A game of cat and mouse-dog

By From page A7 | April 25, 2013

Gentle Reader, allow me a tale to unfold, asking that as you read, you may observe the very comment of your soul.

A Davis domicile. One parent returns home from gainful employment to her family at dusk. A happy scene as children and parents rejoice in reunion. Two beagles are let out to play in the back yard. A little light homework passes before dinner, which completed, allows all to enjoy a free hour before bedtime. The dogs come in to snuggle, curling cutely into their own beds. All is calm.

So? Did I catch your kingly conscience in my mousetrap scene?

A few attendant details fill out our scene: After half an hour of continuous barking, the police have been notified by a neighbor that this happy home of tranquility is the source of a “barking incident,” one to which an officer has been assigned. An hour and a half after the call, the dogs are let in, bringing the barking to a halt. Later that evening, the assigned officer rolls by to verify if any barking may be heard… No barking reaching his expert ear; he rolls on to other pressing duties.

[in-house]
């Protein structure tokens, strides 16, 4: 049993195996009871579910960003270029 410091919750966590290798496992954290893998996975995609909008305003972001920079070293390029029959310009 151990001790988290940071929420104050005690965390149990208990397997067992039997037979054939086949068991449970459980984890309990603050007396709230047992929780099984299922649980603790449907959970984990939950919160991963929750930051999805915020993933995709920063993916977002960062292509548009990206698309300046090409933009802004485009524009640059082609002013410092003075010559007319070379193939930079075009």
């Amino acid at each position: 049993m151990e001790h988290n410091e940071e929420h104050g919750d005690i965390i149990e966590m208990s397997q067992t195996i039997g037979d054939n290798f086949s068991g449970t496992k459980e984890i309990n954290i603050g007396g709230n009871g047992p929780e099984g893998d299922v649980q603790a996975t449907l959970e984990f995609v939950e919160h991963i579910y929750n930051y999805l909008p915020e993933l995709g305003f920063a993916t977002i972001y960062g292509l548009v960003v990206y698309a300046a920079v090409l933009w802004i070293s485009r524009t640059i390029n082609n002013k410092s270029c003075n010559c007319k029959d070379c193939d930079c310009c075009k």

Please, if you own or are considering the acquisition of a barking animal, consider how this affects your environment. There are rules about barking in Davis, which the police “enforce.” Yet in competition with more important duties, this is understandably but a game of cat and mouse-dog. There will be no issue to this game. Therefore, I ask you, if your conscience be moved, to show care for those around you, show care for your animals, and not allow barking to become the norm of our sonic environment.

Timothy Nutter

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